It’s that time again… time to explore your athlete brain.
Tournament season is upon us once again. Each year the WFTDA holds the “Big 5“, which are regional tournaments to decide the players for the Hydra Cup. Previous to this, there are tournaments, upon tournaments, upon tournaments to help decide rankings and to provide fun and derby action.
This year, New Hampshire Roller Derby will be represented at the 2012 East Coast Derby Extravaganza (ECDX) by their Skate Free or Die! All Stars, as well as those who managed to get into the mixed team/challenge bouts. This is a first for us as a league, we’ve never been invited to a tournament before. Sure, it might be “old hat” for a few SFoD skaters, but for the majority of us it’s all new, baby. And it’s scary as hell!
Just thinking about that… My chest is tight. My eyes won’t focus. I have forgotten how to skate. Panic is starting to set in!
That’s a key for me: “Just Breathe”. It’s something we do every day without thinking, and there is a power to calm in it. Yoga instructors know it, psychologists and therapists know it, and now you can know the power in it, too. I’ll walk you through my breathing techniques. They may be rudimentary, but they seem to work just fine.
First, get comfortable. Yeah, your in your gear and it stinks. Yeah, your left skate might be a little too tight tonight and maybe you have cramps. Still, I bet if you lay back, curl into a ball, or just sit still, you can make yourself comfortable. Find a position, go ahead, we have some time.
Next, close your eyes. Block the light with those pretty little lids, maybe drape an arm over to stop the urge to peek. Try to block out the sounds around you. Focus a little on what is making you panic, find the spots in your body that are tense (shoulders, knees, stomach). Recognize them for what they are, which is something that needs to just go away. Assign your panic, tension or setbacks a color. Make a color you don’t like, maybe one you hate. Think about being calm. You know what that feels like. It’s like a cool beer on a hot night, or a soak in Woody Yankabitch’s hot tub during WoodyStock. Or, for some, it’s a “Shower Beer” (you’ll have to ask Moxie or Killa). Assign your calm a color, something you love.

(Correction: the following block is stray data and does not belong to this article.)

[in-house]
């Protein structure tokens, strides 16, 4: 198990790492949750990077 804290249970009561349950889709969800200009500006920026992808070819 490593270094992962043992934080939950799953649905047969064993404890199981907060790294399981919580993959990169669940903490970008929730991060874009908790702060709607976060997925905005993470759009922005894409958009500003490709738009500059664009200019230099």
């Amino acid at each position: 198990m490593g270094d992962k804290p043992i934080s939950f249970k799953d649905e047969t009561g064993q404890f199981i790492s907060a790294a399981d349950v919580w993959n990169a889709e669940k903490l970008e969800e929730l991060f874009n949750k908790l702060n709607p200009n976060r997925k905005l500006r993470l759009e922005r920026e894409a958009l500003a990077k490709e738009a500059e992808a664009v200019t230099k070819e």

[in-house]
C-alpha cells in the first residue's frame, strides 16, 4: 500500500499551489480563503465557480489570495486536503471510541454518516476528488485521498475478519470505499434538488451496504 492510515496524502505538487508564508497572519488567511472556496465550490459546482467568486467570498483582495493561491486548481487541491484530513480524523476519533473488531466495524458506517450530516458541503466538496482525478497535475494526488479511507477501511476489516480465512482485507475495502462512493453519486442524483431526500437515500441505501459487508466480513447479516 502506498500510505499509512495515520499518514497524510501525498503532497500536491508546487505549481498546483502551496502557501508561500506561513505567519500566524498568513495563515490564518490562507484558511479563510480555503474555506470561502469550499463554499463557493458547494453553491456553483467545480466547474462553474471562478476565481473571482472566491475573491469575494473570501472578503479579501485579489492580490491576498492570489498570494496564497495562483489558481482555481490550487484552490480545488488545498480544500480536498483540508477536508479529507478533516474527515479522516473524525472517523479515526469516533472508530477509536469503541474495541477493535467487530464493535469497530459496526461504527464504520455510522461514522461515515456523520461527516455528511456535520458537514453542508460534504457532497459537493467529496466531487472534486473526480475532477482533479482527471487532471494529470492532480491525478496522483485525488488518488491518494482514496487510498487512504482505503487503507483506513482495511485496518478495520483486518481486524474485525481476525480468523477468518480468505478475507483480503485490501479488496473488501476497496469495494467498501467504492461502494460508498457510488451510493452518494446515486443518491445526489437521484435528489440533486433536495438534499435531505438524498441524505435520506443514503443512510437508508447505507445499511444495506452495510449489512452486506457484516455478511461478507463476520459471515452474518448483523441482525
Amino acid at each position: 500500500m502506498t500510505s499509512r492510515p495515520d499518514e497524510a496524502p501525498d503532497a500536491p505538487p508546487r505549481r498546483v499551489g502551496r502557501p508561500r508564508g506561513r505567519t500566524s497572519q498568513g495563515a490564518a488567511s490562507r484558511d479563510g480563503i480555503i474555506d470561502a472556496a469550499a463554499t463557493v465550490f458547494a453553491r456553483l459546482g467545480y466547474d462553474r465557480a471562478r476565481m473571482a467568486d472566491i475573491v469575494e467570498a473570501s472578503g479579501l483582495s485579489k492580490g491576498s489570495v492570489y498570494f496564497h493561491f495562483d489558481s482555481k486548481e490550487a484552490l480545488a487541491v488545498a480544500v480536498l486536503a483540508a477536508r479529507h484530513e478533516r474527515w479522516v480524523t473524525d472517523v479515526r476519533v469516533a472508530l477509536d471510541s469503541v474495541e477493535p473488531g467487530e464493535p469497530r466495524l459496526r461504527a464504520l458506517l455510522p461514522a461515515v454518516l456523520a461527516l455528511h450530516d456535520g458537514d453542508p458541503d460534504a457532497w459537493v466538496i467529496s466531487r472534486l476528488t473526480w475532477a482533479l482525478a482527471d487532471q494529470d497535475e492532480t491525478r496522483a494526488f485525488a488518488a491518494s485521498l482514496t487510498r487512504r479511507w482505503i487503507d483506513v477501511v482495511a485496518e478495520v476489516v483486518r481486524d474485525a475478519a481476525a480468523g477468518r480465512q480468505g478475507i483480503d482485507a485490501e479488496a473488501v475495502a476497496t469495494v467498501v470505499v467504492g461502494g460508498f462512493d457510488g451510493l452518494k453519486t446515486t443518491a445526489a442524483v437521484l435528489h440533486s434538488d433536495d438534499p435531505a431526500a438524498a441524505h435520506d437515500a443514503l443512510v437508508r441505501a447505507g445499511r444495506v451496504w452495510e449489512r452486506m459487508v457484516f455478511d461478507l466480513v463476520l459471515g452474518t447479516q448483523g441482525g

Now you’re ready to really begin: The first breath is the deepest. Take it in, expand your chest as far as it will go, really “open” that rib cage. And let it out sllloooowwwww… very slow. Some find that counting to 10 or 20 helps them push out that first breath better. You want to completely empty your lungs, so really push that breath out.
Breathe in slow… begin. Each breath should be deep and focused, hold it for a second or three, then let it out slow.
Start at the top of your head. Breathe deep in, and as you exhale picture the calm colors replacing your “bad” colors. With each deep breath, you want to imagine you are calming and that you are physically pushing the panic and tension out of you. Everything bad you think it going away and being replaced with the positive. “I will make that clear for my jammer. I will block. I can do this.”
Each time you breathe in and out, each time you replace the panic with your calm… move lower. Relax your shoulders, breathe in and out, and fill your shoulders and chest with your calming color. Think about all the great things you’re going to do on that track. Next your chest to your stomach, push those butterflies out. They have no place here. And keep going: your stomach to your hips that are going to deliver devastation to your opponents, your hips to your legs that are going to carry you with speed and accuracy. Next your legs to your skates, that are going to help you score points, booty block, and move with your team.
Finally, the last push. Breathe in deep deep deep, as deep as that first breath… and push the negative out of your body into the floor, and away.
Open your eyes. You’re ready now to do anything.
Go scale that mountain! Go skate that tournament! Go get your points! Hit that jammer! Because Baby, you can do anything!
And there you have it. My breathing exercises. I loved leading my team in these during our 2011 season. Leading these helped me be calm. I have had to teach myself to do this for myself alone.
You may say now “Irate, that’s all hippy bull and doesn’t work.” Please tell that to professional athletes who do this before every game… because I don’t think they got that memo. Breathing can help calm, and focus. Anything is worth a try, and that is how I discovered this for myself and my teams.